Illegal forest clearing in Kalimantan potentially cost the state Rp 321 trillion ($34.6 billion) in losses last year, largely because law enforcement efforts on the ground remain weak, activists claimed on Wednesday.
Citing data from the Forestry Ministry, Indonesia Corruption Watch and the environmental group Save Our Borneo, the activists said in a joint statement that the province of Central Kalimantan accounted for nearly half the losses because of the large number of firms there operating with “flawed permits.”
The groups said some 282 plantation firms and 629 mining firms were responsible for the deforestation of at least seven million hectares in the province.
“The Forestry Ministry’s investigating team calculates that based on the assumption that one hectare of forest can yield 100 cubic meters of timber, and with a reforestation fee and levy of $16 and Rp 60,000 per cubic meter, the total amount of revenue that the state should have received was Rp 158 trillion,” the statement said.
The groups identified similar potential losses of Rp 121.4 trillion in West Kalimantan, Rp 31.5 trillion in East Kalimantan and Rp 9.6 trillion in South Kalimantan.
What makes Central Kalimantan’s case particularly egregious, the statement says, is that some 200,000 hectares of forest that have been cleared there fall inside concessions for 15 companies owned by the head of one the province’s districts and his family and cronies.
The groups said the district head had dished out concessions to a host of sham companies owned by people including his siblings and his driver.
“Save Our Borneo and ICW reported this matter in 2011 to the KPK [Corruption Eradication Commission],” the statement said, adding that the groups would report similar allegations about forest concessions in East Kotawaringin district.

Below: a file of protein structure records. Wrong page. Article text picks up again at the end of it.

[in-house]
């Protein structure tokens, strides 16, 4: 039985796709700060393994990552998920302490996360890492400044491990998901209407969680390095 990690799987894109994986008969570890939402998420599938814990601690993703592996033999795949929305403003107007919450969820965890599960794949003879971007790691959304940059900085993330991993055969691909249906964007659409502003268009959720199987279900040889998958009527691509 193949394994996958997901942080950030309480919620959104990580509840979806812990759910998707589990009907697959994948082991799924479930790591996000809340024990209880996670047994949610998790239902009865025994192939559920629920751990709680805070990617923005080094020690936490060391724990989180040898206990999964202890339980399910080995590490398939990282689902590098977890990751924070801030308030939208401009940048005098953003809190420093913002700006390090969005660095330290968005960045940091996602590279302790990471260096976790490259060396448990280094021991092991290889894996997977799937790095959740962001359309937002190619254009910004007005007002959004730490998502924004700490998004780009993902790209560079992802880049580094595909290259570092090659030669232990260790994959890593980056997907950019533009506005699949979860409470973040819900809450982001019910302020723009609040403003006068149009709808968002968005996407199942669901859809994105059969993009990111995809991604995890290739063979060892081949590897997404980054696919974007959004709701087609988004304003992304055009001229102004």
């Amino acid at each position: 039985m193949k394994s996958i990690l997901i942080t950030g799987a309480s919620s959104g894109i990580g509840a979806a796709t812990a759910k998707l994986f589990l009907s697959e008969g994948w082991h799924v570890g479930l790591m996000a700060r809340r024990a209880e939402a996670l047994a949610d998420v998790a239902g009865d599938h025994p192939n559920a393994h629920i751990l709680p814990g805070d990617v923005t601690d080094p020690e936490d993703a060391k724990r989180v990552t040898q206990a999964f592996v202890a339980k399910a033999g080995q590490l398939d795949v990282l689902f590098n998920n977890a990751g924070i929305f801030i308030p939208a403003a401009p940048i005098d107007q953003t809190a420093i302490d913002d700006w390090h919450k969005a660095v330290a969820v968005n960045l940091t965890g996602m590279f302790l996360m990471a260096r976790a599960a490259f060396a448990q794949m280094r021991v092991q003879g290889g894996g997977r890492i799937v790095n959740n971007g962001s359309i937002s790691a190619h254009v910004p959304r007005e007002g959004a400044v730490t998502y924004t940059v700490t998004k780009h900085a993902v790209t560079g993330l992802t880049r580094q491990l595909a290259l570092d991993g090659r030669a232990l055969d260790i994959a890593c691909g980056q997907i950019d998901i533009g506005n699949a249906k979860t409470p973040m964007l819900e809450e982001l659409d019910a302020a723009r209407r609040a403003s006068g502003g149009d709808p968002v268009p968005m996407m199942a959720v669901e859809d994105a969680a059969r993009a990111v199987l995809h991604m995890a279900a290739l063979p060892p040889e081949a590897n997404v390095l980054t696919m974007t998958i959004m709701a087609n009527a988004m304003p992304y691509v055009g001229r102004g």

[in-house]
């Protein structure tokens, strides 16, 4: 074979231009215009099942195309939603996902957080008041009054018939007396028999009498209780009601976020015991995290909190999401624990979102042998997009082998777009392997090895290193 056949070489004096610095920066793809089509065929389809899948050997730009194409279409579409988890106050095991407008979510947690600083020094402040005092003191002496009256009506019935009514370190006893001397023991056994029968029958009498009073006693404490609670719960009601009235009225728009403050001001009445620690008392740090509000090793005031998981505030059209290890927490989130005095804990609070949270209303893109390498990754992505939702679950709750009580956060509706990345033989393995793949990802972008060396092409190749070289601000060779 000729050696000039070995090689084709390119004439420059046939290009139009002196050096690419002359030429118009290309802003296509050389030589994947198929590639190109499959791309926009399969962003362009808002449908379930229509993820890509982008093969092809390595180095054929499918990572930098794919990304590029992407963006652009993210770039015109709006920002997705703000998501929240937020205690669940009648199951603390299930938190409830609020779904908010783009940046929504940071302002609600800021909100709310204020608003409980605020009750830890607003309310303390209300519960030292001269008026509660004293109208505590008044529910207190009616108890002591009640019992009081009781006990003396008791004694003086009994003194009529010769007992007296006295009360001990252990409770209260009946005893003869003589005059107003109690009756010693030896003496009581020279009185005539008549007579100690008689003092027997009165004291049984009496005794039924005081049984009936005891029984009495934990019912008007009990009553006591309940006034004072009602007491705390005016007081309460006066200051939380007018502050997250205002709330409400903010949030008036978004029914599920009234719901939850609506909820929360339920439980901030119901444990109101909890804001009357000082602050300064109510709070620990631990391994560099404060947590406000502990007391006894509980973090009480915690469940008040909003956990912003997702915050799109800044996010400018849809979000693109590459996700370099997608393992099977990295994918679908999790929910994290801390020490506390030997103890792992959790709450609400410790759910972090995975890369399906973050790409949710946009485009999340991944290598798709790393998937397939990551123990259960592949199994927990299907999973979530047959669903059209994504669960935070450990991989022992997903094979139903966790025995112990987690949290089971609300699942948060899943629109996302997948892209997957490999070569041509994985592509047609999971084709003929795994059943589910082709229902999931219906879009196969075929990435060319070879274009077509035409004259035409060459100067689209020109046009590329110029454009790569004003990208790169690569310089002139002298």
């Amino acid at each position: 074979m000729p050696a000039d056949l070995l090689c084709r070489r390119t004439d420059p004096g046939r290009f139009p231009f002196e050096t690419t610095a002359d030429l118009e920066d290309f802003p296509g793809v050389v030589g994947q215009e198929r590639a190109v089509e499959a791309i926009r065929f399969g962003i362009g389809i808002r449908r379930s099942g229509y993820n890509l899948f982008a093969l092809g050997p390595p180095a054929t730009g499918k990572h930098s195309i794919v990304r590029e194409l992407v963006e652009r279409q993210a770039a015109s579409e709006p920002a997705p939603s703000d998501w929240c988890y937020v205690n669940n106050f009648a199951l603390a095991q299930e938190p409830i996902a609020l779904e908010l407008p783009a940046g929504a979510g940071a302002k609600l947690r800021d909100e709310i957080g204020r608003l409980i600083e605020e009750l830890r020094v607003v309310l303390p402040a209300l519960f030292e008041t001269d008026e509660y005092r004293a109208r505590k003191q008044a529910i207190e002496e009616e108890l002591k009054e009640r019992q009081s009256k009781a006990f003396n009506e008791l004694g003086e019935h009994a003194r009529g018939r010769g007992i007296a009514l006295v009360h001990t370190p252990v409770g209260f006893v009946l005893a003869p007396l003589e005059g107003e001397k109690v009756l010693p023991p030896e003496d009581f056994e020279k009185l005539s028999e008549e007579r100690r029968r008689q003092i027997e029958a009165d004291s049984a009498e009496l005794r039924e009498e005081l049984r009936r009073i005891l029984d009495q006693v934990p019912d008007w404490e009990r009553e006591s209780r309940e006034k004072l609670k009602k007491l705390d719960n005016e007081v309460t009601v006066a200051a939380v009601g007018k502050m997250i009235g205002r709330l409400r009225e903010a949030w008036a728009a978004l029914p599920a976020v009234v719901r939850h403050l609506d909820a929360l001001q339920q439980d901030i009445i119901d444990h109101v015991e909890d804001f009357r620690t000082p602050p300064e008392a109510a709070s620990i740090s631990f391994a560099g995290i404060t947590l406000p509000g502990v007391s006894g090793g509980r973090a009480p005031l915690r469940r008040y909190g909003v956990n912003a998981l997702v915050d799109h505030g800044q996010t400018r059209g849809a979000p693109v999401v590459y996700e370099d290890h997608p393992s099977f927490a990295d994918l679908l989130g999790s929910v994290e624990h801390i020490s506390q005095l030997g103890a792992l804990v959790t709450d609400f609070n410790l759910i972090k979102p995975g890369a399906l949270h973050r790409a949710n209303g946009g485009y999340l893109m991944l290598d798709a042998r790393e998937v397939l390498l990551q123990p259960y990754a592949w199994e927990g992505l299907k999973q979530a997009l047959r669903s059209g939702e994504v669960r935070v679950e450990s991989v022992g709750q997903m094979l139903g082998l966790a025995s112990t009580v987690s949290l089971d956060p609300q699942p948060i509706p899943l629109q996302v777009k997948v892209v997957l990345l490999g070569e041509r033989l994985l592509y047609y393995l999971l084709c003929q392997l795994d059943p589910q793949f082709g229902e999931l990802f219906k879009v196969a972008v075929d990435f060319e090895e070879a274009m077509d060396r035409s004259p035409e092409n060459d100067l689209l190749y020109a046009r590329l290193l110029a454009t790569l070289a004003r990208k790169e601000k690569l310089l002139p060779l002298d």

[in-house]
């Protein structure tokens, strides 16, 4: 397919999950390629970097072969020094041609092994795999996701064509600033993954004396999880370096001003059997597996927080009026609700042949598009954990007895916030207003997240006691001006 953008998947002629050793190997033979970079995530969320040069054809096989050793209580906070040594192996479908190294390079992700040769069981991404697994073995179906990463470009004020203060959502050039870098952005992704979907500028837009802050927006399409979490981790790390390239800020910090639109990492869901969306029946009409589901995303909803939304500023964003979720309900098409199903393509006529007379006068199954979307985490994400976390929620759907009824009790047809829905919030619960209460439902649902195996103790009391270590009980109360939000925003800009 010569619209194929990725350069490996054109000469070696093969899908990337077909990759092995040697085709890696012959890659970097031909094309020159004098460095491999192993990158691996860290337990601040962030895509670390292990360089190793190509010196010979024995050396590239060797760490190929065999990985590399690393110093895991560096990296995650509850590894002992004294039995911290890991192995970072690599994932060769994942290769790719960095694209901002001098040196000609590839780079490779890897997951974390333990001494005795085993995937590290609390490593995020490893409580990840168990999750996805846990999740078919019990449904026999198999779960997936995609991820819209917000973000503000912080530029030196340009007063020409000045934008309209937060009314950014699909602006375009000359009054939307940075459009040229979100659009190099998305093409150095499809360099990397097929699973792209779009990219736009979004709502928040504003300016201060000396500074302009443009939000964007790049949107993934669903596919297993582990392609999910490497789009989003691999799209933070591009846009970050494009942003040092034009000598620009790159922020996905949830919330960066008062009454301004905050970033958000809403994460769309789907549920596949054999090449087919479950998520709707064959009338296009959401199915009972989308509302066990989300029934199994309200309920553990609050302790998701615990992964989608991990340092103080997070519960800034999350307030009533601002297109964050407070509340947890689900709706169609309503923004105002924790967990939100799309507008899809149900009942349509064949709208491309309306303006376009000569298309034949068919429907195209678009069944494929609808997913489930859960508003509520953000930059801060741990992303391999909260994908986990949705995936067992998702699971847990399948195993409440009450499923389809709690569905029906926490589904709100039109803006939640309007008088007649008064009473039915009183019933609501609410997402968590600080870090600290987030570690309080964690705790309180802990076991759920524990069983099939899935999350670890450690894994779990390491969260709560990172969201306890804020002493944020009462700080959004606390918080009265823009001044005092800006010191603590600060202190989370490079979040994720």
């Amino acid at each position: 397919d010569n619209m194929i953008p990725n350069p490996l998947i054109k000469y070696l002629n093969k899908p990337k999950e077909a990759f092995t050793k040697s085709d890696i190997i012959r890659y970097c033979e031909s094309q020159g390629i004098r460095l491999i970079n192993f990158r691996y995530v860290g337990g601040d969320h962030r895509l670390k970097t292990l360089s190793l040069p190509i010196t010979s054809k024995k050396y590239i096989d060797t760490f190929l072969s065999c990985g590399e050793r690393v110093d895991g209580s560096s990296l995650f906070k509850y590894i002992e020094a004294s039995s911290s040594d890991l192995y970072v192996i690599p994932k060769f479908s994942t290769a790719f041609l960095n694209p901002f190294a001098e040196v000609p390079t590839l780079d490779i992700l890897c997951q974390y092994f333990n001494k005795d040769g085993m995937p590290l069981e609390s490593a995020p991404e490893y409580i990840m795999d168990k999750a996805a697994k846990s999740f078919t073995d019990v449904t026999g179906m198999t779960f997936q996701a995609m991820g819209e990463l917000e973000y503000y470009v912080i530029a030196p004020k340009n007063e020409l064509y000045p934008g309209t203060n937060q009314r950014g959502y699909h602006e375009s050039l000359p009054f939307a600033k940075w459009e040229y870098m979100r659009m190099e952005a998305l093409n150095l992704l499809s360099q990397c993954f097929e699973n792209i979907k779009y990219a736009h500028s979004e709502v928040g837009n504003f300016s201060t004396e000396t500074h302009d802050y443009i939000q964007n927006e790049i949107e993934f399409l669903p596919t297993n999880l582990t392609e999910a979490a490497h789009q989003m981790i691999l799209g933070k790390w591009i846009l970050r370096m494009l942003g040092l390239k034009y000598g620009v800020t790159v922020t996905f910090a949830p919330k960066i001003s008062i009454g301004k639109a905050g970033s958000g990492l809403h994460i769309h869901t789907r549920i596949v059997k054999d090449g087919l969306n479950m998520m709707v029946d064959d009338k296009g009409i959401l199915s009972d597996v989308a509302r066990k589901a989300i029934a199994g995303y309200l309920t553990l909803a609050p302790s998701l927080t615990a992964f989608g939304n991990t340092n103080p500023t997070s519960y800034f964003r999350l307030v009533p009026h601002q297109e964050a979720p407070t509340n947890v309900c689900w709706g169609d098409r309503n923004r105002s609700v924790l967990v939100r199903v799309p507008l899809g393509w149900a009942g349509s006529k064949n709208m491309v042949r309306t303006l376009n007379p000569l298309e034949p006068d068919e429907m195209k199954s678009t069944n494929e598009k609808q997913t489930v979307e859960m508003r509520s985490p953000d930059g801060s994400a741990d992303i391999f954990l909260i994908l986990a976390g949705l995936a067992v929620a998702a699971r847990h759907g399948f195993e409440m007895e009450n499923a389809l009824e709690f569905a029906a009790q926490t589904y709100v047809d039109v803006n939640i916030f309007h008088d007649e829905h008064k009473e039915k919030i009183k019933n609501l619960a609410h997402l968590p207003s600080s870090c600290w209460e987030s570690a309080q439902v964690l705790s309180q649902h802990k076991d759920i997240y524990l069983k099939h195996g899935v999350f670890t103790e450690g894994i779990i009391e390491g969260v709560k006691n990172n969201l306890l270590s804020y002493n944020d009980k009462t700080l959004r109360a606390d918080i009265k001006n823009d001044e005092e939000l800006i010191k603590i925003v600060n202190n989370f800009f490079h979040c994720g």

The problem, it went on, is that despite the number of reports filed to law enforcement officials, very little action has been taken.
“Enforcement efforts are not yet optimal because they are still based on using sectoral legislation such as the Forestry Law, the Environmental Law and the Plantations Law,” it said.
“If things remain on this tack, then it is almost certain forestry crimes, specifically the illegal granting of concessions, will be difficult to uncover.”
The groups called instead for the Anti-Corruption Law and the Anti-Money Laundering Law to be used to charge suspects. Among the advantages it cited was the possibility of prosecuting officials who issued illegal permits and stiffer minimum sentences and fines than those prescribed by the other laws.
“The Anti-Corruption Law can also be used against both individuals and companies, it can help in seizures and asset recovery, and it can be used against those who hamper the investigation process,” ICW said.
The groups said although the KPK and the Attorney General’s Office were already using these laws in illegal forestry cases, the number of prosecutions was still very low. The KPK has prosecuted just six such cases, for which 21 people were tried and convicted.